Mexico wants wider probe into Border Patrol shooting
San Diego police are leading the investigation of the incident in which a U.S. Border Patrol agent shot and killed a Mexican man who was allegedly trying to sneak across the border
MEXICO CITY — Mexico's government on Wednesday condemned a fatal shooting by a U.S. Border Patrol agent of a Mexican man who was allegedly trying to sneak across the border.
The Foreign Relations Department urged U.S. authorities to conduct a thorough investigation of the death.
Its statement questioned the U.S. officer's "use of firearms to repel an attack with stones," calling that "a disproportionate use of force."
U.S. Border Patrol spokesman Steven Pitts has said the Border Patrol agent fatally shot a migrant Tuesday night at the U.S.-Mexico border as the man was about to hit another officer with a concrete slab. U.S. officers are generally permitted to use lethal force against rock throwers.
Mexico identified the dead man as Jose Alfredo Yanez, 40. Police in Tijuana, across the border from San Diego, said Yanez was shot once in the torso and once in the head and died on Mexico's side of the border.
Another man, presumably Mexican, was attempting to cross the border illegally with Yanez when the fatal shooting occurred a mile west of the San Ysidro border crossing, Pitts said. That man returned safely to Mexico, Mexican police said.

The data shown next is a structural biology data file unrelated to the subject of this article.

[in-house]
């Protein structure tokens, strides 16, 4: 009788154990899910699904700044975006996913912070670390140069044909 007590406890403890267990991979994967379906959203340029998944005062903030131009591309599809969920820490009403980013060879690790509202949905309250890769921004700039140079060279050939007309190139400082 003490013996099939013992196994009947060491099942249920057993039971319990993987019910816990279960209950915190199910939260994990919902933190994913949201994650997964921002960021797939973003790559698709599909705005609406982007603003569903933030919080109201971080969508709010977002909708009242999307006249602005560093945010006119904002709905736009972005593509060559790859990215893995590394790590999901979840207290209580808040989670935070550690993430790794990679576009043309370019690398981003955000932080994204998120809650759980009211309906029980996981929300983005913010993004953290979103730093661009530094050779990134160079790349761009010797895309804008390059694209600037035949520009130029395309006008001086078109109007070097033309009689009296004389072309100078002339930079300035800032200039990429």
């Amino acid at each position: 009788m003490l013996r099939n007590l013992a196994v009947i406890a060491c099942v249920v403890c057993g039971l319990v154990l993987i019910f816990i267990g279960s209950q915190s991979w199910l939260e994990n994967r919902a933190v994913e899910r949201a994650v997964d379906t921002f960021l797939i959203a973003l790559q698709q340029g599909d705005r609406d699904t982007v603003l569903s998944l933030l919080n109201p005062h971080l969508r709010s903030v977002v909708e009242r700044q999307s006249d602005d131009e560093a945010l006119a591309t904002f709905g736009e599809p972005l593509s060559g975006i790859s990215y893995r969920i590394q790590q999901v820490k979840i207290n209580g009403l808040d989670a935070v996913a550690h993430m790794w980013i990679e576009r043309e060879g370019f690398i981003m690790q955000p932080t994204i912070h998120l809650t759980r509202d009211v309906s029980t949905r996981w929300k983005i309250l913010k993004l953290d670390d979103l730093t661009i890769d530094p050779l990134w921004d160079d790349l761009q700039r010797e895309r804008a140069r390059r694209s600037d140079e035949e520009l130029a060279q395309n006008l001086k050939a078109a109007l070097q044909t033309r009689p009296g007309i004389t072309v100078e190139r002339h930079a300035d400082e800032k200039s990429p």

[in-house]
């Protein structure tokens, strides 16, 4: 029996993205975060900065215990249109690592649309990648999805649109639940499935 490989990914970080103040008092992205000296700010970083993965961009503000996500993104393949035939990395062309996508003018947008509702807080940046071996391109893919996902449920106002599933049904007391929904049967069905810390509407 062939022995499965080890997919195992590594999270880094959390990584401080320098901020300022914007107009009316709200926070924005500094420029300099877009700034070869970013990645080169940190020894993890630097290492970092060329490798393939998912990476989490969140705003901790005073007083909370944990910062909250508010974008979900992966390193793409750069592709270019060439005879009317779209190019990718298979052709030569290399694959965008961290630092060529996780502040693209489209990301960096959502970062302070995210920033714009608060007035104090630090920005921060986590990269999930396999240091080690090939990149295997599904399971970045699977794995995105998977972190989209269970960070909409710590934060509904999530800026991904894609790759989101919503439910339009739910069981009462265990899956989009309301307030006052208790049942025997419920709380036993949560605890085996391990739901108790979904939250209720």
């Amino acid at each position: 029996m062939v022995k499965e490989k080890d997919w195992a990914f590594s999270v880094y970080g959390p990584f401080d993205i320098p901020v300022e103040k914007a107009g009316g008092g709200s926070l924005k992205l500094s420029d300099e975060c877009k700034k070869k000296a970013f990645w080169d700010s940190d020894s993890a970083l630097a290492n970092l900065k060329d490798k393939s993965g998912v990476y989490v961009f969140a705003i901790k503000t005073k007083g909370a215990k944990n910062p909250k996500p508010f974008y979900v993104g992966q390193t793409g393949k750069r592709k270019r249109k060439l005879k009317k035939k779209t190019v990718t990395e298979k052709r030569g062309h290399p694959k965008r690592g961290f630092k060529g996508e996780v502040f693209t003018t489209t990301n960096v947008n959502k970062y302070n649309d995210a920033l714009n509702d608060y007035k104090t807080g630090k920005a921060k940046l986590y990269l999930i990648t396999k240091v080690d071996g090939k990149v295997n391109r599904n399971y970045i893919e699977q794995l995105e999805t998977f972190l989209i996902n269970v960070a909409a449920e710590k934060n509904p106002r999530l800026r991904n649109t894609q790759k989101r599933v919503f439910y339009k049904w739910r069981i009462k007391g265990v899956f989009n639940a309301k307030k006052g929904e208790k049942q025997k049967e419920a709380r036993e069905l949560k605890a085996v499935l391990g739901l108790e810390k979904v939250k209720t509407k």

San Diego police are leading the investigation into the incident.
In December, the Mexican and U.S. governments issued a joint declaration saying they would work together in an effort to prevent this kind of violence in the border region.
Border Patrol agents have fatally shot rock throwers before.
A year ago on the border between Ciudad Juarez and El Paso, Texas, a U.S. officer shot a 15-year-old Mexican boy dead who was trying to cross into the U.S., investigators have said. The FBI said the agent fired his gun while repelling an attack with rocks.
The family of the boy, Sergio Adrian Hernandez Guereca, filed a lawsuit in El Paso that seeks $25 million in damages from the U.S. government.
Mexico's government offered to help the family Wednesday, including providing "necessary legal backing," the Foreign Relations Department's statement said.
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